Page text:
The curtain has been drawn on the second Hangzhou International Qiantang River Cultural Festival. The eight-month-long festival, which saw 15 events, covering the fields of art, sports investment and talent matchmaking, has grown in stature since last year’s gala.

A surfer challenges the tidal bore of the Qiantang River during a competition.

A model showcases a robe featuring traditional Chinese elements during the craft week.

Around 160 domestic and foreign organizations attended the festival, while more than 1.2 million citizens took active part. The festival has built up three creative and cultural brands: Qiantang (钱塘), Nongchao (弄潮) and Xiayan (夏衍).

Qiantang is the name of the “mother river” of Hangzhou; nongchao literally means playing or swimming in the waves and indicates enterprising people. Xia Yan is a well-known playwright, film director and translator in China.

Jianggan District, the initiator and organizer of the festival, announced 21 cooperative agreements with other countries and organizations. Meanwhile, the talent and investment summits allured several top-flight projects and a total of 5,800 cooperation intentions were reached during the festival.

Highlights of the festival included the First H20 Global River Cities Summit, Nongchao Cup 2018 People’s Literature Award, Qiantang River International Surfing Competition, 2018 Craft Week and Nongchao Cup Seal Carving Competition.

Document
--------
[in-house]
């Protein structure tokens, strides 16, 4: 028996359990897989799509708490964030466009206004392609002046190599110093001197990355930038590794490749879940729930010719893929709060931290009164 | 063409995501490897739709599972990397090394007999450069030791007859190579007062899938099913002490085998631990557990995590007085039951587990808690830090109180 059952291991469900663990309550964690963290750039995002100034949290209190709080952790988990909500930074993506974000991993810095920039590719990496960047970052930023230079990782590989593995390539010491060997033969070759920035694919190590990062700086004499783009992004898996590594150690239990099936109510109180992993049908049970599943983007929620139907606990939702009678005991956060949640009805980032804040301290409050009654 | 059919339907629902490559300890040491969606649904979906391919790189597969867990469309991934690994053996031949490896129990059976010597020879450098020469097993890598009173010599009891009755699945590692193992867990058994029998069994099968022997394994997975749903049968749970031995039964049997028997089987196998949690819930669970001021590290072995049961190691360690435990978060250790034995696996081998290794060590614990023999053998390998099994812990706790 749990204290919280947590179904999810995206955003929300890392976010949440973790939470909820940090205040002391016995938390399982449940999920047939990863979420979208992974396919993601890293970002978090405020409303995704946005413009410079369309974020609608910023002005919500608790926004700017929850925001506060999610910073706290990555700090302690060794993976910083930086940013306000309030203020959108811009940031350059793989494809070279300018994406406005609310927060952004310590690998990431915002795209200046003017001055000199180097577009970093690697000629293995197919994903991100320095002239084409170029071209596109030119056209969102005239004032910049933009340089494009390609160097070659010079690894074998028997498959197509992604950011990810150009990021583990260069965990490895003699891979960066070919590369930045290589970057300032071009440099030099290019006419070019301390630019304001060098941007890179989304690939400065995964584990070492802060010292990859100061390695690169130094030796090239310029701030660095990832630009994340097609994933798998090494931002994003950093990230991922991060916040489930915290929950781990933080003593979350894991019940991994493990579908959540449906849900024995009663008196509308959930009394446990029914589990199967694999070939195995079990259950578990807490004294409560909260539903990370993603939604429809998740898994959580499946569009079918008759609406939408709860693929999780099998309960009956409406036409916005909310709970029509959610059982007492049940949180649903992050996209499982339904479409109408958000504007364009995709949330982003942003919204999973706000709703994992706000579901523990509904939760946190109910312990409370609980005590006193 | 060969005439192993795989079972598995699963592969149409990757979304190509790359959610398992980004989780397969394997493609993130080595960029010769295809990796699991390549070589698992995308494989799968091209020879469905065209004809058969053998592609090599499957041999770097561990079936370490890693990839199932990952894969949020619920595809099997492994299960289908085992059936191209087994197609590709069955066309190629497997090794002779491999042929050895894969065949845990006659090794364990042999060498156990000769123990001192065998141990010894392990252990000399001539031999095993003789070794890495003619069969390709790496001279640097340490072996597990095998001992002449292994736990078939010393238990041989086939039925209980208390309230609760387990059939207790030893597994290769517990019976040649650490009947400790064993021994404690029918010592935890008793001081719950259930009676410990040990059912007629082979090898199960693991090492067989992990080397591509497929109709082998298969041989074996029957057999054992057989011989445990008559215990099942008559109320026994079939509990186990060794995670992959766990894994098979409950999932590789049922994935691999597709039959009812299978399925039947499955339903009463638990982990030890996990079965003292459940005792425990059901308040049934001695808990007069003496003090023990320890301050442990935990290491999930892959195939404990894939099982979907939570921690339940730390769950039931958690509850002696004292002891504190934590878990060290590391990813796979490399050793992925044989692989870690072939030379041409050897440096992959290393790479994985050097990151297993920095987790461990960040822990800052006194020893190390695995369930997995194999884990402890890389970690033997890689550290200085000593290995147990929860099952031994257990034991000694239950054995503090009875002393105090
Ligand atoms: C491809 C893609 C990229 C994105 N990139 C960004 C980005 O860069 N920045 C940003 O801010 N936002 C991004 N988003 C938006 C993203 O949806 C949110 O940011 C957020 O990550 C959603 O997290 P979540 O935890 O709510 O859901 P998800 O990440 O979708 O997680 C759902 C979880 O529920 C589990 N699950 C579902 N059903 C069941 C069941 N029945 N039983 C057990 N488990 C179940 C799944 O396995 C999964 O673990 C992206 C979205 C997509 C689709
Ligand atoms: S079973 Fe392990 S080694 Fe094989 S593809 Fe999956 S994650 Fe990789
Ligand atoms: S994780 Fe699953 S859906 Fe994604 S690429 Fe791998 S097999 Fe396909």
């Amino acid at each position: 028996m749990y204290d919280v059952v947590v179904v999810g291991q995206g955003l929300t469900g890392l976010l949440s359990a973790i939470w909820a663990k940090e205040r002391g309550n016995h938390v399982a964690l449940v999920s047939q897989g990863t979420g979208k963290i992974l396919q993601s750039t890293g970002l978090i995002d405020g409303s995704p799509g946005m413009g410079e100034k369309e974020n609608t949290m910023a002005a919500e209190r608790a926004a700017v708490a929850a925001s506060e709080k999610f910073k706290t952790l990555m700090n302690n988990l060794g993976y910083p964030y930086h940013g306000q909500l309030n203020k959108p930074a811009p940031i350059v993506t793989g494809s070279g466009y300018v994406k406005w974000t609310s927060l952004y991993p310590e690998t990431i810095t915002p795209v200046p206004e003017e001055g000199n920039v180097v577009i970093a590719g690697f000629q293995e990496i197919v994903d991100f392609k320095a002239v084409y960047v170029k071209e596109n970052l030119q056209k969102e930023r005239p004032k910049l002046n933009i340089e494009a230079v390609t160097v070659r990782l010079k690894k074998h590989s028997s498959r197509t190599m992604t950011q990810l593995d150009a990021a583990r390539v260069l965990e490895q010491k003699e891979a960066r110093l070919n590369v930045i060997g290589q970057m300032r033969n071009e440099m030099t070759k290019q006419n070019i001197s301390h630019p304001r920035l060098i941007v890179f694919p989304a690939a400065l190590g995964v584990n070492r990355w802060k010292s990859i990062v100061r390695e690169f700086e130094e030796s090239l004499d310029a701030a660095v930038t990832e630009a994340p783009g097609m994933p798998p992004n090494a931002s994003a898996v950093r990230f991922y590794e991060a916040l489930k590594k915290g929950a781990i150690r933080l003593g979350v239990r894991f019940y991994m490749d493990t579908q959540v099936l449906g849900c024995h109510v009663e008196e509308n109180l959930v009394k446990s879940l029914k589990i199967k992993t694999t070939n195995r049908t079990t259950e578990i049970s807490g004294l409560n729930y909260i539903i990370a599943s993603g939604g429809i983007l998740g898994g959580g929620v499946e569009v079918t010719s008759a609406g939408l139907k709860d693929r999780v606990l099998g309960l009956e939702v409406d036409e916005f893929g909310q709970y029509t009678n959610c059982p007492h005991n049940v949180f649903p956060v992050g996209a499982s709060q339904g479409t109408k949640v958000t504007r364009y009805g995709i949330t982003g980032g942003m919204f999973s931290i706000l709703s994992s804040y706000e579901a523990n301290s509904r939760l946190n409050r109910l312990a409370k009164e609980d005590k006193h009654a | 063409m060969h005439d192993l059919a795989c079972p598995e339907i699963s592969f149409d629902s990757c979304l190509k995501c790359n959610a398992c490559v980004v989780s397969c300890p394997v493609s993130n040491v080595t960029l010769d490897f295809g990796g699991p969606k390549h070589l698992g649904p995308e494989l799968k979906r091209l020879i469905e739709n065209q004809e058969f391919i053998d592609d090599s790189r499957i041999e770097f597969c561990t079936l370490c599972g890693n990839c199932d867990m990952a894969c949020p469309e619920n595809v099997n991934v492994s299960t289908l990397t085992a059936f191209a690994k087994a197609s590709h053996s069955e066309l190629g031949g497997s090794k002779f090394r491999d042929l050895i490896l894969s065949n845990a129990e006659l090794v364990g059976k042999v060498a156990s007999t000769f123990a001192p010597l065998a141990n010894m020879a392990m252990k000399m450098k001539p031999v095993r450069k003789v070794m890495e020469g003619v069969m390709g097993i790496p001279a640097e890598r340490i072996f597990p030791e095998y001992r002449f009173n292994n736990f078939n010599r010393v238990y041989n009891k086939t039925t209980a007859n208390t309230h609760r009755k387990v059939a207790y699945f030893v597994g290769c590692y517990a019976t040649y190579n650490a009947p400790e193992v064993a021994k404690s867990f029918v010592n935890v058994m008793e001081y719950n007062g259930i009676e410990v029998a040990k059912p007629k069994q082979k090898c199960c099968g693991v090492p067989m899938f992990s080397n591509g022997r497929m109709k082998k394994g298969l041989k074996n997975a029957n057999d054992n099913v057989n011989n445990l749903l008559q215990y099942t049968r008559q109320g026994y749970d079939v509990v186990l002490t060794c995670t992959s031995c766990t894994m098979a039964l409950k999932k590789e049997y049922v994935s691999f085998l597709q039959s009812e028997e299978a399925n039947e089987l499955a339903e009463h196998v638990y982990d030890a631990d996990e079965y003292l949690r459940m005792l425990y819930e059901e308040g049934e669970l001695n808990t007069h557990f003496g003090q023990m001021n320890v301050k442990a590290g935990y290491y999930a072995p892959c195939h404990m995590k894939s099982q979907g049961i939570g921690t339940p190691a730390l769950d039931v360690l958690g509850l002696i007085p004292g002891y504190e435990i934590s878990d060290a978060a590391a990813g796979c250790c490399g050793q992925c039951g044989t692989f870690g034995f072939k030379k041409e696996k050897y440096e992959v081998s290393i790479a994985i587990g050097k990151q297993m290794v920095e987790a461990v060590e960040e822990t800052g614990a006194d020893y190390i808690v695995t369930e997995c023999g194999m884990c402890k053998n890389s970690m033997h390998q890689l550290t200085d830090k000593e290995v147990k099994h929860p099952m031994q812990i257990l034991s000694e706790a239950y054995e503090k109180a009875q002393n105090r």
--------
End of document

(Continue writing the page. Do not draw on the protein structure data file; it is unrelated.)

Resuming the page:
In the H20 summit, Jianggan District has signed a cooperation agreement on Qiantang River-Seine River (China/France) sustainable water resources development with the 19th arrondissement in Paris.

Jianggan District also cooperated with the notable People’s Literature Magazine to host the literary award. As one of China’s high-caliber literature awards, it gave prizes to renowned writer Liu Xinwu, Wang Meng, Jiang Zilong, Mai Jia and Xu Huai.

Children paint the walkway along the Qiantang River.

A piece of seal carving work done by Feng Li, who won the first prize at the Nongchao Cup Seal Carving Competition

Surfers from home and abroad challenged the Qiantang River’s tidal bore during the surfing competition. The river features the world’s largest tidal bore with waves that travel at a maximum of 40 kilometers per hour and reach up to 9 meters high.

The craft week showcased the skills of artisans from home and abroad. Both the techniques and products of the local craftspeople and bespoke designer brands from the UK, Ireland, Italy and Thailand were showcased.

The seal carving competition received more than 1,000 entries from China and Singapore. Nineteen works won prizes after three rounds of evaluation while 101 were shortlisted for the final exhibition at the City Balcony.

A poetry gala during the Qiantang River cultural festival